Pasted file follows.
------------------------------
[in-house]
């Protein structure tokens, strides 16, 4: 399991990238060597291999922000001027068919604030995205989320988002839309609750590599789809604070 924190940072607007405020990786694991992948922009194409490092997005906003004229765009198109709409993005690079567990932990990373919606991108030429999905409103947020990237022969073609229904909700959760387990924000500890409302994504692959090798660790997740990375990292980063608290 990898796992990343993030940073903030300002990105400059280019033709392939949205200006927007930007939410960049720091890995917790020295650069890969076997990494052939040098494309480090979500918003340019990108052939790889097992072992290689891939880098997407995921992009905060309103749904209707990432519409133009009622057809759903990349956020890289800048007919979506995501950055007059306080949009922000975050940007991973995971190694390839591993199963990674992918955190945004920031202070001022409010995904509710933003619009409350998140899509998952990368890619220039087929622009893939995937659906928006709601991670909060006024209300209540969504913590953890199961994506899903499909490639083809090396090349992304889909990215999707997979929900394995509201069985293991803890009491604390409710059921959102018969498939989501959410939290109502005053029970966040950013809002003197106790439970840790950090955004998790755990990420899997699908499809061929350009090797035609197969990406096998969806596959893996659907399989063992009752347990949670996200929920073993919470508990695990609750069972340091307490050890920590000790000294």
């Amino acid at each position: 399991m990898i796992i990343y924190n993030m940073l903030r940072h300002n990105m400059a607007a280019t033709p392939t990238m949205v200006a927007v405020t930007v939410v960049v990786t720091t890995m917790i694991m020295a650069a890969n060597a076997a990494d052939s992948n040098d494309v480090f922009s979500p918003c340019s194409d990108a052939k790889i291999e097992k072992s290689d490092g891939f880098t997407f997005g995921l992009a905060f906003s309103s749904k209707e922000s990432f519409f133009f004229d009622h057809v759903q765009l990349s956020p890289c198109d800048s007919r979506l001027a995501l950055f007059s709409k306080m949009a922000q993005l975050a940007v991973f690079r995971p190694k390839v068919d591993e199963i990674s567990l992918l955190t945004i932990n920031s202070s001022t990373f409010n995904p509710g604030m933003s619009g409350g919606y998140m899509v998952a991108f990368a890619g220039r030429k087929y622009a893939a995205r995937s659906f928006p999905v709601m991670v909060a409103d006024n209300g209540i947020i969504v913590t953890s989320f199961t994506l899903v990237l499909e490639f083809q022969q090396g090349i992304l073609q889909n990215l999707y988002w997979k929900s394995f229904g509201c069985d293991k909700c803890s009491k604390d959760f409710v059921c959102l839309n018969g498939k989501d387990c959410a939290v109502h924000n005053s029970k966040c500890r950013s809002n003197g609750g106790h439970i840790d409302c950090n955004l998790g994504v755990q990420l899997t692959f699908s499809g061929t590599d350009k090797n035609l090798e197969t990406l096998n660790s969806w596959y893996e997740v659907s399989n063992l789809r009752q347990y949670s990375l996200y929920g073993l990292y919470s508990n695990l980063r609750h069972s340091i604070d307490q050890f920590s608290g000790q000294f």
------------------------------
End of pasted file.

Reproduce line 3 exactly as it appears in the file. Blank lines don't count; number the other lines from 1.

């Amino acid at each position: 399991m990898i796992i990343y924190n993030m940073l903030r940072h300002n990105m400059a607007a280019t033709p392939t990238m949205v200006a927007v405020t930007v939410v960049v990786t720091t890995m917790i694991m020295a650069a890969n060597a076997a990494d052939s992948n040098d494309v480090f922009s979500p918003c340019s194409d990108a052939k790889i291999e097992k072992s290689d490092g891939f880098t997407f997005g995921l992009a905060f906003s309103s749904k209707e922000s990432f519409f133009f004229d009622h057809v759903q765009l990349s956020p890289c198109d800048s007919r979506l001027a995501l950055f007059s709409k306080m949009a922000q993005l975050a940007v991973f690079r995971p190694k390839v068919d591993e199963i990674s567990l992918l955190t945004i932990n920031s202070s001022t990373f409010n995904p509710g604030m933003s619009g409350g919606y998140m899509v998952a991108f990368a890619g220039r030429k087929y622009a893939a995205r995937s659906f928006p999905v709601m991670v909060a409103d006024n209300g209540i947020i969504v913590t953890s989320f199961t994506l899903v990237l499909e490639f083809q022969q090396g090349i992304l073609q889909n990215l999707y988002w997979k929900s394995f229904g509201c069985d293991k909700c803890s009491k604390d959760f409710v059921c959102l839309n018969g498939k989501d387990c959410a939290v109502h924000n005053s029970k966040c500890r950013s809002n003197g609750g106790h439970i840790d409302c950090n955004l998790g994504v755990q990420l899997t692959f699908s499809g061929t590599d350009k090797n035609l090798e197969t990406l096998n660790s969806w596959y893996e997740v659907s399989n063992l789809r009752q347990y949670s990375l996200y929920g073993l990292y919470s508990n695990l980063r609750h069972s340091i604070d307490q050890f920590s608290g000790q000294f």